Joint Physical Custody: The Advantages
The obvious advantage of joint physical custody is that living in both households allows a child to maintain a strong relationship with both parents. According to research, about half of all children in joint physical custody see both parents at least weekly, compared to one in 10 children in traditional custody arrangements (custodial mother, noncustodial father). "When both parents are available, children enjoy the unique guidance, discipline, and love of each parent," says Ms. Zinner. Moreover, "[c]hildren in joint custody may benefit materially, as child support is paid fully 75 percent of the time, compared to 46 percent in solo custody arrangements."
Children benefit when parental relations are cooperative and there is no extended legal wrangling. "When parents are reasonably satisfied with their custody plan, they are more likely to cooperate on a range of issues," Ms. Zinner says.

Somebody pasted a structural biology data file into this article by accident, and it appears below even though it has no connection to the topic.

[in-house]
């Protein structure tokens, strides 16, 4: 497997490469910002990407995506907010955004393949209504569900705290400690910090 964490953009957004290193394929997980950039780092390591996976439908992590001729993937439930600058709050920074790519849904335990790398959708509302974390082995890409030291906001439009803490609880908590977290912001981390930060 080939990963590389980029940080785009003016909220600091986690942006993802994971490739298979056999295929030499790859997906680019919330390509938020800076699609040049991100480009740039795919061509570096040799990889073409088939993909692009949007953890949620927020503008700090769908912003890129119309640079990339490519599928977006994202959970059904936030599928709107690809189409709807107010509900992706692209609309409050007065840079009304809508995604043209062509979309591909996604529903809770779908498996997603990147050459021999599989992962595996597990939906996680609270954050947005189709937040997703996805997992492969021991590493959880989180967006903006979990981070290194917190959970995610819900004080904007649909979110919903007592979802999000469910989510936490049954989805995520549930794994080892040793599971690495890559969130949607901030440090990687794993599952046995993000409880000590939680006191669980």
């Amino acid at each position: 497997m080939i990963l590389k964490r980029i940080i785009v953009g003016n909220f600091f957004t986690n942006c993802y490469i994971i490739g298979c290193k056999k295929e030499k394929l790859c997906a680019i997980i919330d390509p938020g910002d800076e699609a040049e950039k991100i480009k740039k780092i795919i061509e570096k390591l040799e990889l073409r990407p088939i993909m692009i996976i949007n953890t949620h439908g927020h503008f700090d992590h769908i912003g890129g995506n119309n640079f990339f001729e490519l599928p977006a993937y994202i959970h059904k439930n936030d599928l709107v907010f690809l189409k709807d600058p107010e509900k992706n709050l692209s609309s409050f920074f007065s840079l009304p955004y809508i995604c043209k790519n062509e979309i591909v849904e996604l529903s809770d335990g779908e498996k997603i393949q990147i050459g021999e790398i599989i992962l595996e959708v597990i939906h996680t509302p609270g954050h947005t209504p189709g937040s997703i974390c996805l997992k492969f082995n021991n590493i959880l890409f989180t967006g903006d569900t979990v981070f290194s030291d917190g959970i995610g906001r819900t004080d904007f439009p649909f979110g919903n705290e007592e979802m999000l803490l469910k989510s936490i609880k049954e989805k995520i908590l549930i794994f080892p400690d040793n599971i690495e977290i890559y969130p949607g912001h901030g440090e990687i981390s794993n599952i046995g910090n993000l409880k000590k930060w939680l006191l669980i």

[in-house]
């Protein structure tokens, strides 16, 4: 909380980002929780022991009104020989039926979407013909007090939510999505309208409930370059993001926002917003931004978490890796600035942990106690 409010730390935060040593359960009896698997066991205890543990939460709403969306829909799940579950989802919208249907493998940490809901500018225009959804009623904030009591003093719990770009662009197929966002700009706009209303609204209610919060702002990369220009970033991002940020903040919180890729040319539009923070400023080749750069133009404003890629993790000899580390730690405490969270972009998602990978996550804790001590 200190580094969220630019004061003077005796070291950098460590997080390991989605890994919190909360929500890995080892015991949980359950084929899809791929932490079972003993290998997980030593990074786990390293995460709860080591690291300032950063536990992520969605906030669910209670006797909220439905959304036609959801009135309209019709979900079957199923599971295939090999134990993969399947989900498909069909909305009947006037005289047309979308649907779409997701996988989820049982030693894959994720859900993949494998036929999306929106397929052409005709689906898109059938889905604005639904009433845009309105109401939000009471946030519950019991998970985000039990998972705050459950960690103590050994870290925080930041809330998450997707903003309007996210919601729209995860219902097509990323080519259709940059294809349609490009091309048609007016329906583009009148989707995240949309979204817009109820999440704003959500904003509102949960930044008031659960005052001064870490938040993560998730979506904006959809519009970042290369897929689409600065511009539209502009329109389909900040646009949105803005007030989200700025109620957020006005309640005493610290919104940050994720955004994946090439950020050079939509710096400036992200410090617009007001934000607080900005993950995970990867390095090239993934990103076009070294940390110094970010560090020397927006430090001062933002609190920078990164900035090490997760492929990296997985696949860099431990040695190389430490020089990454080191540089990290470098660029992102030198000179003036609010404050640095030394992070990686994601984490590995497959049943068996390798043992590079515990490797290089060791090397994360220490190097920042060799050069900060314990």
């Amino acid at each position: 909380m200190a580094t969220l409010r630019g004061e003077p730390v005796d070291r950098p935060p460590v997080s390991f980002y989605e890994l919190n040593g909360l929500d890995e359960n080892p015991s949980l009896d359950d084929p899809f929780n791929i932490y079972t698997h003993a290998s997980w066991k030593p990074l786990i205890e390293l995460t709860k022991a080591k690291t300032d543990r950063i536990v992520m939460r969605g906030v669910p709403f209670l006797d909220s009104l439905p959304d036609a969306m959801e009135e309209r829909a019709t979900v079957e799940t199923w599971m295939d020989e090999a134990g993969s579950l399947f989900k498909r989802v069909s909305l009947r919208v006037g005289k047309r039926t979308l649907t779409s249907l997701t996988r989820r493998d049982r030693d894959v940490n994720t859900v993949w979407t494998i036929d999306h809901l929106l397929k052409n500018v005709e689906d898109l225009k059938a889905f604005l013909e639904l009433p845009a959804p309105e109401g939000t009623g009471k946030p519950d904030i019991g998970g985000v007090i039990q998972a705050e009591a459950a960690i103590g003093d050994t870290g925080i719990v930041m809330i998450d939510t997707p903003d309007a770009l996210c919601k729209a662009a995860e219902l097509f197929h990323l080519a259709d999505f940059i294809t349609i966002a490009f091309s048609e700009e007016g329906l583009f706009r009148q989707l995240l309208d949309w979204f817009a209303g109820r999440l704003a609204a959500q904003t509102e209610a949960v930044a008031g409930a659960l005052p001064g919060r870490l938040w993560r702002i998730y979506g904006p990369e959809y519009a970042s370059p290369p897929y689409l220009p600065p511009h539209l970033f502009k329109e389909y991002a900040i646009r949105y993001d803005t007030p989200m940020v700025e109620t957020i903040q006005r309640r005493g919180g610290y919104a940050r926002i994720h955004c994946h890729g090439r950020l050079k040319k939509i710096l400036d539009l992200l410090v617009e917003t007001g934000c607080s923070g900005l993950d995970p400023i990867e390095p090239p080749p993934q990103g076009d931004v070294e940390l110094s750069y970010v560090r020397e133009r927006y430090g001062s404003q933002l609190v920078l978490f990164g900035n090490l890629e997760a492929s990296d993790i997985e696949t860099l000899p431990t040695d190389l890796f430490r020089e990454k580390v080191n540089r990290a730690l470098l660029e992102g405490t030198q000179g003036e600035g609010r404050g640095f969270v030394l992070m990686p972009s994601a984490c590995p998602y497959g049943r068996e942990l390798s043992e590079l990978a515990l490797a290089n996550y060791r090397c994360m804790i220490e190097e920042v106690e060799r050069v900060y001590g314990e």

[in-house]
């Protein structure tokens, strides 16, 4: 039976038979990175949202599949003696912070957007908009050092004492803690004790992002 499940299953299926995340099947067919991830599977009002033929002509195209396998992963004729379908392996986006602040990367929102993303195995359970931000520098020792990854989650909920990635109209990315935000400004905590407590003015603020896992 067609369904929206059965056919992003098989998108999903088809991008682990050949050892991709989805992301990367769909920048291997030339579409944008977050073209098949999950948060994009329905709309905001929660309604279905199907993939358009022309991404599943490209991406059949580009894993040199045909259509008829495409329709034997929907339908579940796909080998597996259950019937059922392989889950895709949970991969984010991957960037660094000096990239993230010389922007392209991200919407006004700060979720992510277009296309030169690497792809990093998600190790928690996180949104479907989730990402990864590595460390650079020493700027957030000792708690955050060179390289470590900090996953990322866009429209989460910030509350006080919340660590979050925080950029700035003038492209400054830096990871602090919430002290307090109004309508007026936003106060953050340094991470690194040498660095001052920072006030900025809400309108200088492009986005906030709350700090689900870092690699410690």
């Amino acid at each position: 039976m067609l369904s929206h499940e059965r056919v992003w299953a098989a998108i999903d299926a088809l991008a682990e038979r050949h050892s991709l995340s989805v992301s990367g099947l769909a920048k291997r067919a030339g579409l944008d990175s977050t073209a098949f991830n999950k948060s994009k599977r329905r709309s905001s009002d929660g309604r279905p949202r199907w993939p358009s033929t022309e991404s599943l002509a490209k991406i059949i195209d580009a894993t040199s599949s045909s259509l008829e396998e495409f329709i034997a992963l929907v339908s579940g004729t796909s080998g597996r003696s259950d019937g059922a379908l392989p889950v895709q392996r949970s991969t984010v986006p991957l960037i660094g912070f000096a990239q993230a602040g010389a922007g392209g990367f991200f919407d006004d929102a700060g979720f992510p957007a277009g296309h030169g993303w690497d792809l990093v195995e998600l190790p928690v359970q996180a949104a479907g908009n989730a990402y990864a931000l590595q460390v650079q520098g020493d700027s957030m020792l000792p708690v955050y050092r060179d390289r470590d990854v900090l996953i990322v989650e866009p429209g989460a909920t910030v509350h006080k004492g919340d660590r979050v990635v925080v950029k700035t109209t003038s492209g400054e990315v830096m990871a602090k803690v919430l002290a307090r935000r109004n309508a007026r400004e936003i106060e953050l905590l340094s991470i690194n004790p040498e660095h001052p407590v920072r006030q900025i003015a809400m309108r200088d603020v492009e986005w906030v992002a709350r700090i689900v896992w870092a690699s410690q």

Children in shared custody have "normal time" with both parents. This avoids the situation where Mom, the custodial parent, competes with her former husband, a "Sunday Dad," who lavishes gifts and treats on his children in an effort to compensate for his absence.
"Joint custody mitigates the traumatic sense of loss and rejection children often feel when a parent moves out."
Clinical social workers working with children with access to only one parent "found they expressed their anger in both subtle and direct ways. They were more depressed, withdrawn, and uncommunicative, and had more somatic symptoms."
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INNOCENT VICTIMS – Typically, children engage in behaviors to help them feel secure. One of the most common notions that torment the children of divorce is that they have caused the conflict between their mother and father. Many children assume the responsibility for bringing their parents back together, sometimes by sacrificing themselves.
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